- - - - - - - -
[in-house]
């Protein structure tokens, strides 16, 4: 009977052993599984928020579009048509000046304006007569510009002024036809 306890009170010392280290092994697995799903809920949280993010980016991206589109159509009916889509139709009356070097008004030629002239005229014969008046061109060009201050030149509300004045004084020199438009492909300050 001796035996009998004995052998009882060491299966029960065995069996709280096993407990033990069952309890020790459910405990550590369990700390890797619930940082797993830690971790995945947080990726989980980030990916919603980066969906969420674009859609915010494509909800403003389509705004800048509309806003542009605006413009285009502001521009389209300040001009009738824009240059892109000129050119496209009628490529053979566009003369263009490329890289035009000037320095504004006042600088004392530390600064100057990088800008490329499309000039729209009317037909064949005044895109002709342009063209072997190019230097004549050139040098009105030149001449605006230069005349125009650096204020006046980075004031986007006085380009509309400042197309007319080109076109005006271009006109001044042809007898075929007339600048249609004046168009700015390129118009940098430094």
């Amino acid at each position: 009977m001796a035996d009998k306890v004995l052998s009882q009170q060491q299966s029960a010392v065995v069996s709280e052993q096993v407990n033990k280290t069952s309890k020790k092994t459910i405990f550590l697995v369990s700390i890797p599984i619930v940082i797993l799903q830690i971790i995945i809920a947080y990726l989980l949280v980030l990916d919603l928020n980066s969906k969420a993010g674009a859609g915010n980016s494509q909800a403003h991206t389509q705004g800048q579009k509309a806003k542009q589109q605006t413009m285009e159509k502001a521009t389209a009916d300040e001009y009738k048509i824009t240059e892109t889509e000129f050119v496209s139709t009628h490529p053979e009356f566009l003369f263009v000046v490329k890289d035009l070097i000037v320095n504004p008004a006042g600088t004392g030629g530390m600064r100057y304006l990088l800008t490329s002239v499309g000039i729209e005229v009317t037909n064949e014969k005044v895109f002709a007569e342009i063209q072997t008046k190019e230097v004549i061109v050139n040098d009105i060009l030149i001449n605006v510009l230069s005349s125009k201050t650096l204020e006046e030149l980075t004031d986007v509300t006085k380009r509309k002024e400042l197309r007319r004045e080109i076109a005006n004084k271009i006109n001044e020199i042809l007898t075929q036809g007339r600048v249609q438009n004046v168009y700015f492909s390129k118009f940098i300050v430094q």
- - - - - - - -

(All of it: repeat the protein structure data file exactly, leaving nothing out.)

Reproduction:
[in-house]
């Protein structure tokens, strides 16, 4: 009977052993599984928020579009048509000046304006007569510009002024036809 306890009170010392280290092994697995799903809920949280993010980016991206589109159509009916889509139709009356070097008004030629002239005229014969008046061109060009201050030149509300004045004084020199438009492909300050 001796035996009998004995052998009882060491299966029960065995069996709280096993407990033990069952309890020790459910405990550590369990700390890797619930940082797993830690971790995945947080990726989980980030990916919603980066969906969420674009859609915010494509909800403003389509705004800048509309806003542009605006413009285009502001521009389209300040001009009738824009240059892109000129050119496209009628490529053979566009003369263009490329890289035009000037320095504004006042600088004392530390600064100057990088800008490329499309000039729209009317037909064949005044895109002709342009063209072997190019230097004549050139040098009105030149001449605006230069005349125009650096204020006046980075004031986007006085380009509309400042197309007319080109076109005006271009006109001044042809007898075929007339600048249609004046168009700015390129118009940098430094």
């Amino acid at each position: 009977m001796a035996d009998k306890v004995l052998s009882q009170q060491q299966s029960a010392v065995v069996s709280e052993q096993v407990n033990k280290t069952s309890k020790k092994t459910i405990f550590l697995v369990s700390i890797p599984i619930v940082i797993l799903q830690i971790i995945i809920a947080y990726l989980l949280v980030l990916d919603l928020n980066s969906k969420a993010g674009a859609g915010n980016s494509q909800a403003h991206t389509q705004g800048q579009k509309a806003k542009q589109q605006t413009m285009e159509k502001a521009t389209a009916d300040e001009y009738k048509i824009t240059e892109t889509e000129f050119v496209s139709t009628h490529p053979e009356f566009l003369f263009v000046v490329k890289d035009l070097i000037v320095n504004p008004a006042g600088t004392g030629g530390m600064r100057y304006l990088l800008t490329s002239v499309g000039i729209e005229v009317t037909n064949e014969k005044v895109f002709a007569e342009i063209q072997t008046k190019e230097v004549i061109v050139n040098d009105i060009l030149i001449n605006v510009l230069s005349s125009k201050t650096l204020e006046e030149l980075t004031d986007v509300t006085k380009r509309k002024e400042l197309r007319r004045e080109i076109a005006n004084k271009i006109n001044e020199i042809l007898t075929q036809g007339r600048v249609q438009n004046v168009y700015f492909s390129k118009f940098i300050v430094q």